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During the repetition of the Amidah, during Ata Kodesh, Sephardim say "emet". And during Yivarecha, they say "Yehi Ratzon". However, these may be shared by nusach Ashkenaz, so is there is a list of uniquely Sephardic responses at shacharit on a weekday?

The usual responses are just Amen at the end of each blessing. However, during certain parts of the prayers other responses are said such as "yasher koach", "Yehi Ratzon" and "emet." There's not very much, but I just don't know them.

  • I suppose you've already listed the ones I can recall, maybe I could add responses to Kaddish and the parts said together in Uva leTzion. And they begin with ה' מלך, some add אמת after each aliyah. Regarding narrowing your question, we'd be all better off if you could choose a more exact part of the the roughly 1 hour long prayer. – Kazi bácsi Sep 2 '18 at 18:13
  • Maybe one of you could Community Wiki an answer that includes all of the above. The closest relative of this question is only answered by individuals, but I think a wikied list would fit well here. – WAF Sep 2 '18 at 18:17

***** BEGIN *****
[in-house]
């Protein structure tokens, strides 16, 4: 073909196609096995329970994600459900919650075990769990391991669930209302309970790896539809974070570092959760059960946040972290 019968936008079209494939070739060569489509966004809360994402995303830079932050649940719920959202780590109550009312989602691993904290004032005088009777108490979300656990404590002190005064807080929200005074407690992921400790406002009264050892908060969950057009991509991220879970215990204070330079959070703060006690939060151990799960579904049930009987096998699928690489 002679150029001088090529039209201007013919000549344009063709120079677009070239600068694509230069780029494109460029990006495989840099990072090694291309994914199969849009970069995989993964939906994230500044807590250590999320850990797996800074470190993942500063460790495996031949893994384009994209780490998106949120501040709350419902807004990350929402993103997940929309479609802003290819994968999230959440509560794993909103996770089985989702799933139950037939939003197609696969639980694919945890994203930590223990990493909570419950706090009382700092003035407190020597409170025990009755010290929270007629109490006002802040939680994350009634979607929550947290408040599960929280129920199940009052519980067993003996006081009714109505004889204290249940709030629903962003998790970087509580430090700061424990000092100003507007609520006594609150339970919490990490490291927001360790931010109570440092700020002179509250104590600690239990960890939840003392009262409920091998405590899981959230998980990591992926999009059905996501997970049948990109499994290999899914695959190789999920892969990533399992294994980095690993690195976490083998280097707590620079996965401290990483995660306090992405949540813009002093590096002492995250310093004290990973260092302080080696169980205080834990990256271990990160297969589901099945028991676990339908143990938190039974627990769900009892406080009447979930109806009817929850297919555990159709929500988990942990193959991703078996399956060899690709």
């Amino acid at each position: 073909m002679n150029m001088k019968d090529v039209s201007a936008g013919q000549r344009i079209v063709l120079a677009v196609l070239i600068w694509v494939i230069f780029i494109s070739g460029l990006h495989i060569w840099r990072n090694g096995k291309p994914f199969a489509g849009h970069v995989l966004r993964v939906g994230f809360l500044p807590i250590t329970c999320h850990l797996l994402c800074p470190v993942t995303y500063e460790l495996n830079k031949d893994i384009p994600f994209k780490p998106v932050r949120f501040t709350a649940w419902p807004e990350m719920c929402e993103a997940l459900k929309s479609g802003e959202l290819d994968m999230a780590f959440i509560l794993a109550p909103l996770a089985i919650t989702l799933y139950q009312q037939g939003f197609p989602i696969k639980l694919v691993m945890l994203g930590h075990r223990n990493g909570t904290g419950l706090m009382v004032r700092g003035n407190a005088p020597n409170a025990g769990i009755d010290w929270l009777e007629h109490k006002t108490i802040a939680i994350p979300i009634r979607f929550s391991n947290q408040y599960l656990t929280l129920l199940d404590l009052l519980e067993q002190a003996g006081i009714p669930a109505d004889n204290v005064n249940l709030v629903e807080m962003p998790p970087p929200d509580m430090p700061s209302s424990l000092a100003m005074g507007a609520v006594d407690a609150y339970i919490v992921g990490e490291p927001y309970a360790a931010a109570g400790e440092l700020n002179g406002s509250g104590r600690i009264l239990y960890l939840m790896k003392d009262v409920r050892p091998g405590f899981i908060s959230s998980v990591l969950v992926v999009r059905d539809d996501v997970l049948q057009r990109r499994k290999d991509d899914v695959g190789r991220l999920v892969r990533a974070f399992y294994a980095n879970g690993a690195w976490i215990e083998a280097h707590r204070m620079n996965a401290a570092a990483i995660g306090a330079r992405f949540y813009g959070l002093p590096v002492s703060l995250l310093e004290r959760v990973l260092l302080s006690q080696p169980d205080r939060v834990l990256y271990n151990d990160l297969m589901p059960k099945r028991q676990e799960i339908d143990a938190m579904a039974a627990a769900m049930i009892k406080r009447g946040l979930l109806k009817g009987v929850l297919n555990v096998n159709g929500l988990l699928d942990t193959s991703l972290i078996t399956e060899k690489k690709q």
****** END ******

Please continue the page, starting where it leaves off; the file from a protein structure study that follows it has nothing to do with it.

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Different customs exist among Sephardic communities. Here is a (doubtless partial) list of such responses I've heard in Sephardic communities and not (or very rarely) in Ashkenazic ones:

in the leader's repetition of the amida

  • after "מוריד הטל" or "ומוריד הגשם" in the second benediction is "לברכה"
  • after "ואלקי יעקב" in the first benediction is "עליהם השלום"
  • after "אתה קדוש" and after "ושמך קדוש", both in the third benediction, is "אמת"
  • after "בשובך לציון ברחמים" in the third-to-last benediction is "כמאז"
  • after "וכל החיים יודוך סלה" in the second-to-last benediction is (I think) "לחי העולמים"
  • This answer is a community wiki, which means it's easier for others to edit (and, incidentally, I get no reputation points from upvotes to it). Please contribute to it! – msh210 Sep 2 '18 at 20:56
  • Do we talk about Nusach Sefard, Sefardi or Mizrachim? – Kazi bácsi Sep 2 '18 at 21:20
  • @kazi dunno about we, but I meant Sephardic in a broad sense (including Mizrachim) but not the Ashkenazic nusach "S'farad". – msh210 Sep 3 '18 at 3:10

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